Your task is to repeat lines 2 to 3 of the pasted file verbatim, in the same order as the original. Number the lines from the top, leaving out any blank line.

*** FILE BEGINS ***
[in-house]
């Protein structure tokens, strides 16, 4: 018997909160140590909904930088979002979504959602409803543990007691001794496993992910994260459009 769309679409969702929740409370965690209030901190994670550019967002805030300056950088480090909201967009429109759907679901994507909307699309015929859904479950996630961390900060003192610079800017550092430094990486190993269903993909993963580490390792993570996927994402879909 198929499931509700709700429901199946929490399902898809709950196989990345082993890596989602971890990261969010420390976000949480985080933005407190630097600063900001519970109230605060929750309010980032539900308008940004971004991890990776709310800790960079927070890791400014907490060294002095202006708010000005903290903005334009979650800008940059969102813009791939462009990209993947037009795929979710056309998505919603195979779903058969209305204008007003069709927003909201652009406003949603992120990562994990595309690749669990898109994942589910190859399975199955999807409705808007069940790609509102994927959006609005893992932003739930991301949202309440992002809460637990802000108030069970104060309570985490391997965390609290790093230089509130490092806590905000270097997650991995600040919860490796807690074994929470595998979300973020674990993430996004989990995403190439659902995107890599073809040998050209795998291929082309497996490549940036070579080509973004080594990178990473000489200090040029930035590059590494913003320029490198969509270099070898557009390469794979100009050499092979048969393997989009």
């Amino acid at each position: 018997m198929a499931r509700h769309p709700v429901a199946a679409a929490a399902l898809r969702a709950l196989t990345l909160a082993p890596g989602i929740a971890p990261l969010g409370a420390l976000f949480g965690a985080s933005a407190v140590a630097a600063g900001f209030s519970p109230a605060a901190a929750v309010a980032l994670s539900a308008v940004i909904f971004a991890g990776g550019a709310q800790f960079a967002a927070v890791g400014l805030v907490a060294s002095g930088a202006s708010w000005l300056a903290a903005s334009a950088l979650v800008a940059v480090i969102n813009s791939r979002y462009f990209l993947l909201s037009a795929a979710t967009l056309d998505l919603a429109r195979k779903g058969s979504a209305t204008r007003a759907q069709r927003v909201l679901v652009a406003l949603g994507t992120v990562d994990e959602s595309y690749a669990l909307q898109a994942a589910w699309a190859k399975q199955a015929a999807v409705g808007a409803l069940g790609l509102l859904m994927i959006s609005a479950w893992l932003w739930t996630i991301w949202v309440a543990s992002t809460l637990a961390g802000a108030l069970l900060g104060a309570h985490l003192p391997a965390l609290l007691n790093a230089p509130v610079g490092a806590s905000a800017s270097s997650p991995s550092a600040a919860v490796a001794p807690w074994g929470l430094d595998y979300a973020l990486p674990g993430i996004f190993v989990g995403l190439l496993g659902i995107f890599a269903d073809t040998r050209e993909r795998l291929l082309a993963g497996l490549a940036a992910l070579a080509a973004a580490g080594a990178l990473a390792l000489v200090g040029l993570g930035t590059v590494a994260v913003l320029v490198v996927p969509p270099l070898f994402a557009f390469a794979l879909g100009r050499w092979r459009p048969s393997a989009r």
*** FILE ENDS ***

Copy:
């Protein structure tokens, strides 16, 4: 018997909160140590909904930088979002979504959602409803543990007691001794496993992910994260459009 769309679409969702929740409370965690209030901190994670550019967002805030300056950088480090909201967009429109759907679901994507909307699309015929859904479950996630961390900060003192610079800017550092430094990486190993269903993909993963580490390792993570996927994402879909 198929499931509700709700429901199946929490399902898809709950196989990345082993890596989602971890990261969010420390976000949480985080933005407190630097600063900001519970109230605060929750309010980032539900308008940004971004991890990776709310800790960079927070890791400014907490060294002095202006708010000005903290903005334009979650800008940059969102813009791939462009990209993947037009795929979710056309998505919603195979779903058969209305204008007003069709927003909201652009406003949603992120990562994990595309690749669990898109994942589910190859399975199955999807409705808007069940790609509102994927959006609005893992932003739930991301949202309440992002809460637990802000108030069970104060309570985490391997965390609290790093230089509130490092806590905000270097997650991995600040919860490796807690074994929470595998979300973020674990993430996004989990995403190439659902995107890599073809040998050209795998291929082309497996490549940036070579080509973004080594990178990473000489200090040029930035590059590494913003320029490198969509270099070898557009390469794979100009050499092979048969393997989009």
């Amino acid at each position: 018997m198929a499931r509700h769309p709700v429901a199946a679409a929490a399902l898809r969702a709950l196989t990345l909160a082993p890596g989602i929740a971890p990261l969010g409370a420390l976000f949480g965690a985080s933005a407190v140590a630097a600063g900001f209030s519970p109230a605060a901190a929750v309010a980032l994670s539900a308008v940004i909904f971004a991890g990776g550019a709310q800790f960079a967002a927070v890791g400014l805030v907490a060294s002095g930088a202006s708010w000005l300056a903290a903005s334009a950088l979650v800008a940059v480090i969102n813009s791939r979002y462009f990209l993947l909201s037009a795929a979710t967009l056309d998505l919603a429109r195979k779903g058969s979504a209305t204008r007003a759907q069709r927003v909201l679901v652009a406003l949603g994507t992120v990562d994990e959602s595309y690749a669990l909307q898109a994942a589910w699309a190859k399975q199955a015929a999807v409705g808007a409803l069940g790609l509102l859904m994927i959006s609005a479950w893992l932003w739930t996630i991301w949202v309440a543990s992002t809460l637990a961390g802000a108030l069970l900060g104060a309570h985490l003192p391997a965390l609290l007691n790093a230089p509130v610079g490092a806590s905000a800017s270097s997650p991995s550092a600040a919860v490796a001794p807690w074994g929470l430094d595998y979300a973020l990486p674990g993430i996004f190993v989990g995403l190439l496993g659902i995107f890599a269903d073809t040998r050209e993909r795998l291929l082309a993963g497996l490549a940036a992910l070579a080509a973004a580490g080594a990178l990473a390792l000489v200090g040029l993570g930035t590059v590494a994260v913003l320029v490198v996927p969509p270099l070898f994402a557009f390469a794979l879909g100009r050499w092979r459009p048969s393997a989009r």